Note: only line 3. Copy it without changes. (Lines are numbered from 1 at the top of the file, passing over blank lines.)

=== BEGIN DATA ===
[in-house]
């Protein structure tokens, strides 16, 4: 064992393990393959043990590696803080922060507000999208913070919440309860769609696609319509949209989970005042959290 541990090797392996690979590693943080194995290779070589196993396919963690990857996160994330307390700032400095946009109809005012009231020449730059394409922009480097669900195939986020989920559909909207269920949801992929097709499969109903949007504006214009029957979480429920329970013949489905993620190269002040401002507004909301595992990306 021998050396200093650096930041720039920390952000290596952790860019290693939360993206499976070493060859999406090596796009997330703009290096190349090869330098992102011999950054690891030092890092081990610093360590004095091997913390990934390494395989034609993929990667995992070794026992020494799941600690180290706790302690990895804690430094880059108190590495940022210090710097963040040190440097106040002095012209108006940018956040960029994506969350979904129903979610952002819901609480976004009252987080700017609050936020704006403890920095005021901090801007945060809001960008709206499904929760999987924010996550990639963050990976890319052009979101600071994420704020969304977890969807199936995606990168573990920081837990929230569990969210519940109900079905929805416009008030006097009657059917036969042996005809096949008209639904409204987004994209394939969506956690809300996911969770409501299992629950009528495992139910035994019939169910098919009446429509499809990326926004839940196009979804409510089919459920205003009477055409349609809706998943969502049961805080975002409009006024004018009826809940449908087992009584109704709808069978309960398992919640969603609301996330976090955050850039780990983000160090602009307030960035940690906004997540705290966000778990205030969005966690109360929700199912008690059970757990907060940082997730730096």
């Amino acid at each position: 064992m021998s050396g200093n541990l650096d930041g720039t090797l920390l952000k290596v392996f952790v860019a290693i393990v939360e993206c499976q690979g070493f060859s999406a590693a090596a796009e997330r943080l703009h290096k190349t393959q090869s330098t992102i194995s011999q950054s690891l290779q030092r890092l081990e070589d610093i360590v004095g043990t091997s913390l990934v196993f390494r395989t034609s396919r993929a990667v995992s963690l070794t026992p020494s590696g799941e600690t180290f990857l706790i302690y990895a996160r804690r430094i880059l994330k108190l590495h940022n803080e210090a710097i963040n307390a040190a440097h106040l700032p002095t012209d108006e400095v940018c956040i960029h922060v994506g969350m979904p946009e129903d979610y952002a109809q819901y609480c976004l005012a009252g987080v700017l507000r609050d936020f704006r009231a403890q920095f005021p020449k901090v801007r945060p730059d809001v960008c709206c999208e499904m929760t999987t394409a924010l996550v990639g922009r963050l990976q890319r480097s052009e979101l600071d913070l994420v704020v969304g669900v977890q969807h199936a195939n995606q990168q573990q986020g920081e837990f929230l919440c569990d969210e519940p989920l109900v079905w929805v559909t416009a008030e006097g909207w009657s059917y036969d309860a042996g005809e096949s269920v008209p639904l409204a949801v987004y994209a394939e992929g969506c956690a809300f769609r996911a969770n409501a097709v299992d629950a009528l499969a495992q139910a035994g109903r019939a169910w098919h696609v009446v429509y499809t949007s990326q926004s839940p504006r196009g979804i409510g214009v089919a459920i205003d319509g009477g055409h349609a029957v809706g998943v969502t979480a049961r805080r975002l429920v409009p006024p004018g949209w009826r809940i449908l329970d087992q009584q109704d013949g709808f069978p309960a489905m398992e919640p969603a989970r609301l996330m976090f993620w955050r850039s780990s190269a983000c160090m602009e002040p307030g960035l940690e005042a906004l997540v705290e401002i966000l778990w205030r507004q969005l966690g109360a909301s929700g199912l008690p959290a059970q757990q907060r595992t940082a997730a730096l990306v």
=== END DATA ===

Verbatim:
């Amino acid at each position: 064992m021998s050396g200093n541990l650096d930041g720039t090797l920390l952000k290596v392996f952790v860019a290693i393990v939360e993206c499976q690979g070493f060859s999406a590693a090596a796009e997330r943080l703009h290096k190349t393959q090869s330098t992102i194995s011999q950054s690891l290779q030092r890092l081990e070589d610093i360590v004095g043990t091997s913390l990934v196993f390494r395989t034609s396919r993929a990667v995992s963690l070794t026992p020494s590696g799941e600690t180290f990857l706790i302690y990895a996160r804690r430094i880059l994330k108190l590495h940022n803080e210090a710097i963040n307390a040190a440097h106040l700032p002095t012209d108006e400095v940018c956040i960029h922060v994506g969350m979904p946009e129903d979610y952002a109809q819901y609480c976004l005012a009252g987080v700017l507000r609050d936020f704006r009231a403890q920095f005021p020449k901090v801007r945060p730059d809001v960008c709206c999208e499904m929760t999987t394409a924010l996550v990639g922009r963050l990976q890319r480097s052009e979101l600071d913070l994420v704020v969304g669900v977890q969807h199936a195939n995606q990168q573990q986020g920081e837990f929230l919440c569990d969210e519940p989920l109900v079905w929805v559909t416009a008030e006097g909207w009657s059917y036969d309860a042996g005809e096949s269920v008209p639904l409204a949801v987004y994209a394939e992929g969506c956690a809300f769609r996911a969770n409501a097709v299992d629950a009528l499969a495992q139910a035994g109903r019939a169910w098919h696609v009446v429509y499809t949007s990326q926004s839940p504006r196009g979804i409510g214009v089919a459920i205003d319509g009477g055409h349609a029957v809706g998943v969502t979480a049961r805080r975002l429920v409009p006024p004018g949209w009826r809940i449908l329970d087992q009584q109704d013949g709808f069978p309960a489905m398992e919640p969603a989970r609301l996330m976090f993620w955050r850039s780990s190269a983000c160090m602009e002040p307030g960035l940690e005042a906004l997540v705290e401002i966000l778990w205030r507004q969005l966690g109360a909301s929700g199912l008690p959290a059970q757990q907060r595992t940082a997730a730096l990306v």